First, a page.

Tracy grew up Mendota Heights and graduated from Henry Sibley High School. That’s when Tracy got her first taste of what it was like to be a journalist through a mentorship with Darcy Pohland.
While attending the University of Kansas (Rock Chalk Jayhawk!), Tracy received a Society of Professional Journalists award for online sports reporting, and two first-place awards from the Kansas Association of Broadcasters for her newscasts. After graduation, she worked in Kansas City.
Sports have always been a big part of Tracy’s life. She started dance classes at age two and was on her first T-ball team at age five. She can’t remember when she attended her first Twins game, but regardless of their record, Twins games are on the agenda every summer.
Bullying is becoming an increasingly high-profile problem in schools across our state and the country. A new study suggests the effects of name calling aren’t just emotional but physical, as well.
Lou Gehrig called it a bad break, but we all know it was much more than that. One of the most talented ballplayers in history, Gehrig played 2,130 consecutive games, held the 1934 Triple Crown and has a lifetime batting average of .340.
With HD TVs and in-home theaters, fewer people are heading out to the movies. But AMC’s new luxury theatre in Coon Rapids could change that. After four months of renovations, the 16 screens are enhanced and ready for customers, said Ryan Noonan with AMC Theatres. It starts with open-style concession stands.
Baseball is a great equalizer. It brings people from all different ages, races and backgrounds together for one reason: to have fun while playing or watching a game. That driving theme could be witnessed Wednesday’s game at Target Field.
t three hours a game, some would complain baseball is already a long sport. But this week, the Metrodome is home to what could be the longest game ever.
Baseball has many players. I don’t mean just those on the field. There are coaches, hundreds of employees who work front office and dozens groom the field. There are also the people who work in the stadium, the vendors, reporters, TV crews, merchandise sellers, fans, reporters. You get the idea. One of those guys who’s “a part of the sport” is Gordy Jones. He’s worn many hats throughout his career: a newspaper writer, blogger, photographer and most recently, children’s author. “Baseball is my passion,” Jones said. “I love kids and I like to do as many things as I can. I’m having more fun now than I’ve ever had in my life.”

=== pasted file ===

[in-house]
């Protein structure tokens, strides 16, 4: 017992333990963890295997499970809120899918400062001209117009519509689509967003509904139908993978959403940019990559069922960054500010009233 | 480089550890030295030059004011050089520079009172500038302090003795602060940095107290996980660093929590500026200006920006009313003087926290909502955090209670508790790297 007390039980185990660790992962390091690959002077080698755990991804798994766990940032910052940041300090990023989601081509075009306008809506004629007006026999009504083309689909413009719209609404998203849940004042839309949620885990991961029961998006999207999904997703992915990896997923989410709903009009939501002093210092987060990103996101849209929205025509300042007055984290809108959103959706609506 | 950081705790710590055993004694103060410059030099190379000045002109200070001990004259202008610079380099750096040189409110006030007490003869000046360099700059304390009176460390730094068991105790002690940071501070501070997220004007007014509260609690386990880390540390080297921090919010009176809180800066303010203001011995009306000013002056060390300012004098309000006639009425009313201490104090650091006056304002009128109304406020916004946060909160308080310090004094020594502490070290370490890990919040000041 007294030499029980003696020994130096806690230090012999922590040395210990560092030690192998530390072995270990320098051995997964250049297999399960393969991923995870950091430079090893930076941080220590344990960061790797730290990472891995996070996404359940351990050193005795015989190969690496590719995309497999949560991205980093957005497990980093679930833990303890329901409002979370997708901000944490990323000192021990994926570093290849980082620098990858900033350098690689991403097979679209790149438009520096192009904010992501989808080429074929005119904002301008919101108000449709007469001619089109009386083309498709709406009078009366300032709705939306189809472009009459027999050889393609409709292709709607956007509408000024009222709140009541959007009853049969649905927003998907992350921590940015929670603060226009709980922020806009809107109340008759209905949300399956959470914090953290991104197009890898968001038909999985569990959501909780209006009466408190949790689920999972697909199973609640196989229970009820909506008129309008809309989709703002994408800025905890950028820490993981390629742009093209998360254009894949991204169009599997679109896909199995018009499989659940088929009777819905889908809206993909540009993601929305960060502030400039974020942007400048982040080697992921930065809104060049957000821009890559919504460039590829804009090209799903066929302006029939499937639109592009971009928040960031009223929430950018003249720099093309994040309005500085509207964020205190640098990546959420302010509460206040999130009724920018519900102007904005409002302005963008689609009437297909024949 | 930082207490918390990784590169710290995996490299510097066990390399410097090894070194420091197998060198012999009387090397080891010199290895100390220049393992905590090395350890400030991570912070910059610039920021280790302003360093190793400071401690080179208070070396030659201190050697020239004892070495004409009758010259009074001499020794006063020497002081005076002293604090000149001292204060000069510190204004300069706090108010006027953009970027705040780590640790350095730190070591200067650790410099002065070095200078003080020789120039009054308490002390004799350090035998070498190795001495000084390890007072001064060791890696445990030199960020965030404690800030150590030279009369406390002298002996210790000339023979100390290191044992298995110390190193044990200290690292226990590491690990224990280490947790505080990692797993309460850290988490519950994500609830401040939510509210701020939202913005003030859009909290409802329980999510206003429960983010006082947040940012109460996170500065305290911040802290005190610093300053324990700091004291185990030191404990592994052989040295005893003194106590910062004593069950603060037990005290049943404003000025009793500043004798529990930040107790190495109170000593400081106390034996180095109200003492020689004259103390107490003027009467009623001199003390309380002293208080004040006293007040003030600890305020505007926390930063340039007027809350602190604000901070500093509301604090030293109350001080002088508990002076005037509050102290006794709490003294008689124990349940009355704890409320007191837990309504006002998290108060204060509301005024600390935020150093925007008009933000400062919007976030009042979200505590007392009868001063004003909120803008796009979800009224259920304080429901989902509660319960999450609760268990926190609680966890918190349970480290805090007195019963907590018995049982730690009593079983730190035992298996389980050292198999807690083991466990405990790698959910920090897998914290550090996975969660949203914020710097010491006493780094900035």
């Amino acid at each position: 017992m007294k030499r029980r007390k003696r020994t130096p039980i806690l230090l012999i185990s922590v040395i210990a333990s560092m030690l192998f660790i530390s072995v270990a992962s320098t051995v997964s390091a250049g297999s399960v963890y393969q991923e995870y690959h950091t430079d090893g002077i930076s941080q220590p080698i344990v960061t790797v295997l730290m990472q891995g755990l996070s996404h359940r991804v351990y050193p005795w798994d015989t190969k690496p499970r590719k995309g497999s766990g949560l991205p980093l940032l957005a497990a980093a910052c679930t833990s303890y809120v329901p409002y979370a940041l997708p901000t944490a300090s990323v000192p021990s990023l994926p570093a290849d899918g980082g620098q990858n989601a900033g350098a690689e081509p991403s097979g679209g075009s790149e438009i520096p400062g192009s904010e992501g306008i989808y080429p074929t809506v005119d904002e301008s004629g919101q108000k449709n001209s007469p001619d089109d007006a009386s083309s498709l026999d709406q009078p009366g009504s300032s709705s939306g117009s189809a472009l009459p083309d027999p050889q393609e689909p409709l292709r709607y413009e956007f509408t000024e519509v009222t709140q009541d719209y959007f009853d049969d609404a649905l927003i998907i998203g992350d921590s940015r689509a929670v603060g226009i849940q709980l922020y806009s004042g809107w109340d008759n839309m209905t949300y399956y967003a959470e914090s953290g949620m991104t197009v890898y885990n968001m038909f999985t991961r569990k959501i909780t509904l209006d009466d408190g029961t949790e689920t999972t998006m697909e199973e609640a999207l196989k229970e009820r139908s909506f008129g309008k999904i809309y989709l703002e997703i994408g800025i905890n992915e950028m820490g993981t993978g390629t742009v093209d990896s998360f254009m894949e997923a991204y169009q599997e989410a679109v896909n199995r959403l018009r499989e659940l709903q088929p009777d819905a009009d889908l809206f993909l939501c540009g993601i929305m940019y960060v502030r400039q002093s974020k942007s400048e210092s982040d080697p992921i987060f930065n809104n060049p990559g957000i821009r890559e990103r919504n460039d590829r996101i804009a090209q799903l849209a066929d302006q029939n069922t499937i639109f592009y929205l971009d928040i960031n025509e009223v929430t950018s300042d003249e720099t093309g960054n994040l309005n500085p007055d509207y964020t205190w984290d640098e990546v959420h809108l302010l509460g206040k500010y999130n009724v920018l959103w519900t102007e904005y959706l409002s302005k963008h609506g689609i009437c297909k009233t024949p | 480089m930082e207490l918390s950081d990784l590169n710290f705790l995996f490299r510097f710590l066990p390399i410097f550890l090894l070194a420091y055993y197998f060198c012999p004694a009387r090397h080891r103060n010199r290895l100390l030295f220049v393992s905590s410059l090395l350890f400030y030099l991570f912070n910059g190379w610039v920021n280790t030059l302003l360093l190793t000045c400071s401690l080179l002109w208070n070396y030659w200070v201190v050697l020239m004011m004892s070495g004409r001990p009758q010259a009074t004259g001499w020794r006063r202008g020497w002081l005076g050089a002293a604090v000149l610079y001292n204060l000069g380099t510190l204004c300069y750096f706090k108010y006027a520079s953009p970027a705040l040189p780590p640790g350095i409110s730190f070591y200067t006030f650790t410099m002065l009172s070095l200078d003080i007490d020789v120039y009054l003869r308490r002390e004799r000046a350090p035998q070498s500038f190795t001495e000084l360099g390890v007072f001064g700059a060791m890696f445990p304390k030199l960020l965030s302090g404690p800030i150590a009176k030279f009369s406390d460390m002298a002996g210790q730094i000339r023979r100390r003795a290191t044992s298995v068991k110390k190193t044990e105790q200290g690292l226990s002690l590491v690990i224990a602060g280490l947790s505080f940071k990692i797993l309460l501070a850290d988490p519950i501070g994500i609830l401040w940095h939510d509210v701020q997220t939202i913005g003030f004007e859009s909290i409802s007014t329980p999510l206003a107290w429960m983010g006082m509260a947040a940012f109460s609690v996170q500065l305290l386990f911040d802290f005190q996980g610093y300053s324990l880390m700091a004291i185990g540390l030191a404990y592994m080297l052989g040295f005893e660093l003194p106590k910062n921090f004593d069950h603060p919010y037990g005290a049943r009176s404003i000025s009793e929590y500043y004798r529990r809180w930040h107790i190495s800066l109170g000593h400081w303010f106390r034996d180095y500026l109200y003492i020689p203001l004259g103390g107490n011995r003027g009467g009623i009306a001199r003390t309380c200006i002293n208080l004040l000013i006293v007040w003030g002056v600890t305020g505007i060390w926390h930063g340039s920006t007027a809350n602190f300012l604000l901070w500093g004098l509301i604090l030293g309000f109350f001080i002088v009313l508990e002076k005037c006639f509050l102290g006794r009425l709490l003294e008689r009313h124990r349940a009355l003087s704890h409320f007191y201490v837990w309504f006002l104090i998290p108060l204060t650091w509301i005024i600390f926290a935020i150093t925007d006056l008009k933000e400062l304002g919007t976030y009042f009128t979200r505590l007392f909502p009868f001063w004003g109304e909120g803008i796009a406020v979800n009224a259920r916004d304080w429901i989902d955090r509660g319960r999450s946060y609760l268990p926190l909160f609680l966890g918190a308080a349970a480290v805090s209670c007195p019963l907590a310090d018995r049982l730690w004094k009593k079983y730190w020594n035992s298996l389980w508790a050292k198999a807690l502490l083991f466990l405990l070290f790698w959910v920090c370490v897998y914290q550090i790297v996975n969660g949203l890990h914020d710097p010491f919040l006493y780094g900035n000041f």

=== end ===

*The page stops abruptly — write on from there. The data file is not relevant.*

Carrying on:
Being a professional athlete comes with some perks. Some are more obvious than others: getting paid to play a sport, being a celebrity and becoming a role model to others. Another great benefit: being able to help the people who support you. Many athletes feel a great responsibility to pay it forward and don’t take that aspect of their job lightly.
Now that the Wild’s season is over, the players assumably have a lot of time on their hands. They took a few weeks off and are back in the grind of working out and preparing to condition for the next season.
This summer, the Minnesota Twins are making local music fans happy. At every Wednesday home game through August, a local band will perform during games in a series the team calls “The Midwest Music Showcase.” In the past, the Twins have fielded complaints that local music wasn’t played in the stadium.
Twenty years ago, we were introduced to characters like Benny “The Jet” Rodriguez, Smalls, Squints, Ham and Yeah-Yeah. They were far from a pack of superheroes; just neighborhood kids trying to stay out of trouble while playing baseball.
Monday should have marked the 10th home game for the Twins this season. Instead, it marks the third postponed game at Target Field in 2013.
They’re supposed to be the boys of summer. This season, they’re the boys of snowstorms.
42 is a reminder of how we’ve progressed as a sport and a nation. When it ended I felt moved and inspired, but a part of me was also a little sad.
Peter Nelson and I had the pleasure of eating our way through Target Field’s new food tasting event. In keeping with the baseball theme, here’s a line up of our favorites …
A 25-year-old woman is sharing her story after a suffering from a life-threatening condition that affects one in three women.